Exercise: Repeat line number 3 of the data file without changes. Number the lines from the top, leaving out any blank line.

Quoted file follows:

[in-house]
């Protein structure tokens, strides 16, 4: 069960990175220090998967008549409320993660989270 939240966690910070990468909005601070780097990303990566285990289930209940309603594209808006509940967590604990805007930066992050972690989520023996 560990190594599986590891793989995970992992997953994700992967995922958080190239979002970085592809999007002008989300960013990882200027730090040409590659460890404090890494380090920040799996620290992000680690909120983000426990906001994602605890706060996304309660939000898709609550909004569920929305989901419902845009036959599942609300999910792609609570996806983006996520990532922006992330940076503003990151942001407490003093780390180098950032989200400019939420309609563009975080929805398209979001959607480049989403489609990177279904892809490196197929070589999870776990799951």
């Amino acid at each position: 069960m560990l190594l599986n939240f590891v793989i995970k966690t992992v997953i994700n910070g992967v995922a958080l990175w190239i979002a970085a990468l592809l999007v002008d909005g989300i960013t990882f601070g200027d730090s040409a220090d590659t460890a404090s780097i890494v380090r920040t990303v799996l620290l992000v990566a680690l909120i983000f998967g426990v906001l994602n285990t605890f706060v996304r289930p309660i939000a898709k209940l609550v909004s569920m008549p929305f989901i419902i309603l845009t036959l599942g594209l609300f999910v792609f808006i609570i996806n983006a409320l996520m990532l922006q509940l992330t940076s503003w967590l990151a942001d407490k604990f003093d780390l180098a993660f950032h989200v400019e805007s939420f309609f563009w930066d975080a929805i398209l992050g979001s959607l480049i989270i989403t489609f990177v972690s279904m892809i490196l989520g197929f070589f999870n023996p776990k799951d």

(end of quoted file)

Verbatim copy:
């Amino acid at each position: 069960m560990l190594l599986n939240f590891v793989i995970k966690t992992v997953i994700n910070g992967v995922a958080l990175w190239i979002a970085a990468l592809l999007v002008d909005g989300i960013t990882f601070g200027d730090s040409a220090d590659t460890a404090s780097i890494v380090r920040t990303v799996l620290l992000v990566a680690l909120i983000f998967g426990v906001l994602n285990t605890f706060v996304r289930p309660i939000a898709k209940l609550v909004s569920m008549p929305f989901i419902i309603l845009t036959l599942g594209l609300f999910v792609f808006i609570i996806n983006a409320l996520m990532l922006q509940l992330t940076s503003w967590l990151a942001d407490k604990f003093d780390l180098a993660f950032h989200v400019e805007s939420f309609f563009w930066d975080a929805i398209l992050g979001s959607l480049i989270i989403t489609f990177v972690s279904m892809i490196l989520g197929f070589f999870n023996p776990k799951d």